GIG REVIEW: NOTHING BUT THIEVES (Oxford Arts Factory, Jul 2016)
BAND: Nothing But Thieves
VENUE: Oxford Arts Factory DATE: 21st July, 2016 Once again it’s Splendour Season, but if like me you missed the boat to the promised land I have one word for you – sideshows! And if the set that ‘Nothing But Thieves’ delivered at their Oxford Arts Factory sideshow is anything to go by, the quality at this year’s Splendour in the Grass is going to be fierce. Kicking off the night are Sydney-turned-Melbourne rock outfit ‘Strangers’ who manage to pack out the main floor early thanks to their Hawaiian shirt-clad frontman Ben Britton and his candid honesty about battling depression. The group’s decidedly bold rock gives way to the main event and the five-piece boys from Essex take to the stage. With all the hype in the air, it’s easy to forget that Nothing But Thieves have only one full-length album to their name – but the intoxicating combo of catchy hooks and lead singer Conor Mason’s otherworldly vocals have catapulted the band to incredible heights (including their recent stint as the UK support act for Muse’s 2016 ‘Drones’ tour). This is the first ever tour of Australia for Nothing But Thieves but the room greets them with a stadium-sized roar, and the evening is for lack of a better word – mesmerising. Mason’s voice is the kind to give the devil himself goose-bumps; his falsetto is flawless and he can switch seamlessly between glassy ballads (‘If I Get High’) to rock-mode (‘Ban All The Music’) in a heartbeat. He’s not alone though - with a super-sized serving of skill from the other band members, these boys are as technically gifted as they are charismatic. During the set they cheekily whip out a cover of The Pixies’ ‘Where Is My Mind’, much to the delirious delight of the crowd. But despite their ability to belt out a banger, one of the biggest highlights is incidentally their slowest song – the raw and breathless ‘Lover, Please Stay’. The crowd croons along with Mason accompanied only by a guitar, and it’s such a beautiful moment that even strangers are clutching each other’s hands in awe. By the end of the set the crowd is exploding, and the boys onstage seem genuinely surprised and buoyed by the raucous response. But it’s so hard not to like this charming and brilliant band of Brits, and judging by their elated faces leaving the stage it won’t be long until we see them on our shores again.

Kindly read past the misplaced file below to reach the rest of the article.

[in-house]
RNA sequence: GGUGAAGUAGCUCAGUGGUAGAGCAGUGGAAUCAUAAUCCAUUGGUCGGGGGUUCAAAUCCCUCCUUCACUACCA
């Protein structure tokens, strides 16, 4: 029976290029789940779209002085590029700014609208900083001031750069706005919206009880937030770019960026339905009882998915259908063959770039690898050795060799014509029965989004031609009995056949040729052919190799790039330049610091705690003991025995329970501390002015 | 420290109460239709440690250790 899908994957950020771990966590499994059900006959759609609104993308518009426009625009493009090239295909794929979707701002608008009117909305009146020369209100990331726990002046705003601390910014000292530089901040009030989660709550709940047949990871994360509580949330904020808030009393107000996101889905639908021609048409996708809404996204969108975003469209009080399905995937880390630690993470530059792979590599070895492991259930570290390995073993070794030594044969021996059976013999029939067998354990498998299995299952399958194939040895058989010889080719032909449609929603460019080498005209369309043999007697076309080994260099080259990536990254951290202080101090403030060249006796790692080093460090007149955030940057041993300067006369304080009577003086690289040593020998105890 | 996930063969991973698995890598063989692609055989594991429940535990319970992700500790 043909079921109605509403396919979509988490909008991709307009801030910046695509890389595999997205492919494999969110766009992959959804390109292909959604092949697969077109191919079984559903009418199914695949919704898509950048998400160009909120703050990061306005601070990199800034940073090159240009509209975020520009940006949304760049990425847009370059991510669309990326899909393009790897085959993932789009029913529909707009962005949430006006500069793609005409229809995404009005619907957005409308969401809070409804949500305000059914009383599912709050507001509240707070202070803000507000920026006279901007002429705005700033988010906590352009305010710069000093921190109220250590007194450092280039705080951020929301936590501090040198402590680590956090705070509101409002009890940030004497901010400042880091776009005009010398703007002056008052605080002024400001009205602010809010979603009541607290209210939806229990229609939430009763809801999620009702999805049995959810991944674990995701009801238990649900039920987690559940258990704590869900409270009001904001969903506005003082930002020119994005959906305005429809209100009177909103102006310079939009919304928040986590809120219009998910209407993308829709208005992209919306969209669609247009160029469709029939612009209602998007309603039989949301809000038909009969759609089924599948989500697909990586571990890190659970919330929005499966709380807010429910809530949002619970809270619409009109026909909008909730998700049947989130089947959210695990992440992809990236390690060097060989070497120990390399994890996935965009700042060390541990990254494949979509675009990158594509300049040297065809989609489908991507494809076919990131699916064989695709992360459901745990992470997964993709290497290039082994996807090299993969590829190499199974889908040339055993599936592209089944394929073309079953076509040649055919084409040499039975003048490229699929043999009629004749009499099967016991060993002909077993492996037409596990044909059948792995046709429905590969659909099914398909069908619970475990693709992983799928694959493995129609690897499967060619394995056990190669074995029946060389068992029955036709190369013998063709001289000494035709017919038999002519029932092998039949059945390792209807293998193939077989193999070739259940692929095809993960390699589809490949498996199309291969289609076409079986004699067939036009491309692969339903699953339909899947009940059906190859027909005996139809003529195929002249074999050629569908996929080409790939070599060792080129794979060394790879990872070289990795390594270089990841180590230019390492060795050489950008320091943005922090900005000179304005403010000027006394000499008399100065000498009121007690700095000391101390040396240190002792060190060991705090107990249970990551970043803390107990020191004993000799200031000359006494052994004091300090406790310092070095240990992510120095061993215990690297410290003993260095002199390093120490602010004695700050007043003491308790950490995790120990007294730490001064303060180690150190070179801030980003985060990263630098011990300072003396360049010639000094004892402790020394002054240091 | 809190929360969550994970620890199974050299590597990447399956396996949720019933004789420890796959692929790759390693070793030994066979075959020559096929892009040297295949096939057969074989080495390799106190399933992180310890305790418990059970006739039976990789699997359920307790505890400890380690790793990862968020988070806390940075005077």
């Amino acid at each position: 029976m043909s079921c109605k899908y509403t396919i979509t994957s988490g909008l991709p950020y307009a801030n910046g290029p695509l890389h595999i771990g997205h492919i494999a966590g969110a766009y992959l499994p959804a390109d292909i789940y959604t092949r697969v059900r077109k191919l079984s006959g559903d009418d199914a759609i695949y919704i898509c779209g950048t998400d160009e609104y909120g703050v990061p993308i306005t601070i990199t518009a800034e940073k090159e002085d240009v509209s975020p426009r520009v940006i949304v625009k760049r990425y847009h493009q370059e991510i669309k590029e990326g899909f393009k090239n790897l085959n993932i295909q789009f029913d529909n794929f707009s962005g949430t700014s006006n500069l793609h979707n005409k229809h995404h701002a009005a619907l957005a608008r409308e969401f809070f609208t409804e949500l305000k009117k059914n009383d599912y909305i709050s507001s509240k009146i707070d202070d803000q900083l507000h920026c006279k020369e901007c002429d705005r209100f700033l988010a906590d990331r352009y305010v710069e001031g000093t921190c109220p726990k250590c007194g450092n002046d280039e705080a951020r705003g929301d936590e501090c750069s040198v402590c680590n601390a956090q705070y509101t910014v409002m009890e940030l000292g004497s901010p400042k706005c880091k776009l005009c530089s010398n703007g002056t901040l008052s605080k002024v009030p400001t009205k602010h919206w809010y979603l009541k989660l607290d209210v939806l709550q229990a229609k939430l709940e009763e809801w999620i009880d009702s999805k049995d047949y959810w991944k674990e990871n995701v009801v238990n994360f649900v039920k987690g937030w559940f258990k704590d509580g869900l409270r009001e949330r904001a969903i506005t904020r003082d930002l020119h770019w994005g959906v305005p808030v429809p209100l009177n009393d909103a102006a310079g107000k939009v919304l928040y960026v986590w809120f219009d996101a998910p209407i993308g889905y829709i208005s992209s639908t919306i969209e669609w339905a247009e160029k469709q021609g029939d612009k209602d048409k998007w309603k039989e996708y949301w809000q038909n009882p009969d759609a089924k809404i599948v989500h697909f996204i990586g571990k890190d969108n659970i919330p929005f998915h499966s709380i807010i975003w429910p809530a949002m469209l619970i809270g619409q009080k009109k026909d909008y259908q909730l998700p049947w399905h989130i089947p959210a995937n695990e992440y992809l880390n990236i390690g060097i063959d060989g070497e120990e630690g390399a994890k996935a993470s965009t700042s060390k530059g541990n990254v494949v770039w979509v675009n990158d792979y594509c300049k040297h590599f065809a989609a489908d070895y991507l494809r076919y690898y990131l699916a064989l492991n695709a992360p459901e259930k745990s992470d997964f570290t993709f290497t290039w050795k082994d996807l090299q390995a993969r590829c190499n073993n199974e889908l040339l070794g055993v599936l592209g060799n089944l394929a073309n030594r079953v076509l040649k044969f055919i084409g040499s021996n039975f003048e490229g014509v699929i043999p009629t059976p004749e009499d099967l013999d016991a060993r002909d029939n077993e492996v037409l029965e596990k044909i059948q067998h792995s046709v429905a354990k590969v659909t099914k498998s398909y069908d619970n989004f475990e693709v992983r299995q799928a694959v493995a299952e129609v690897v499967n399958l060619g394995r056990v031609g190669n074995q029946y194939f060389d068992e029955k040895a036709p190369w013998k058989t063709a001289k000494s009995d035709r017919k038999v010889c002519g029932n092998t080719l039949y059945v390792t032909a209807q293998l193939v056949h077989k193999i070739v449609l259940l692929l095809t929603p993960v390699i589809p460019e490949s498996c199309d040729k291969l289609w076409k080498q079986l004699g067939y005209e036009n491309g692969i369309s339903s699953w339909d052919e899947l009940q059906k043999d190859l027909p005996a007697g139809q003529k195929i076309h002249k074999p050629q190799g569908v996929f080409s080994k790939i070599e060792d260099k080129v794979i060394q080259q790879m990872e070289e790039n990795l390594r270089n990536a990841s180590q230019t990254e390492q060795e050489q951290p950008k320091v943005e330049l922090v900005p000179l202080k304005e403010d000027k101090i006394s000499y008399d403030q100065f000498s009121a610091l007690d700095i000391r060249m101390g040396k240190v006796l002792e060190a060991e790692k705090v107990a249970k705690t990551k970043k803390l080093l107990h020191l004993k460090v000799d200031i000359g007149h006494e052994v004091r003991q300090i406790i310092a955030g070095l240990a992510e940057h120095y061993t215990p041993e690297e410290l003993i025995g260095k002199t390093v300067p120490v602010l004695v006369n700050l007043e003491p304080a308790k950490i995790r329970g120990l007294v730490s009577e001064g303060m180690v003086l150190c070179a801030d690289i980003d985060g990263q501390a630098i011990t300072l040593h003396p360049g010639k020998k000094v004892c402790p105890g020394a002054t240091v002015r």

BY TIANA SPETER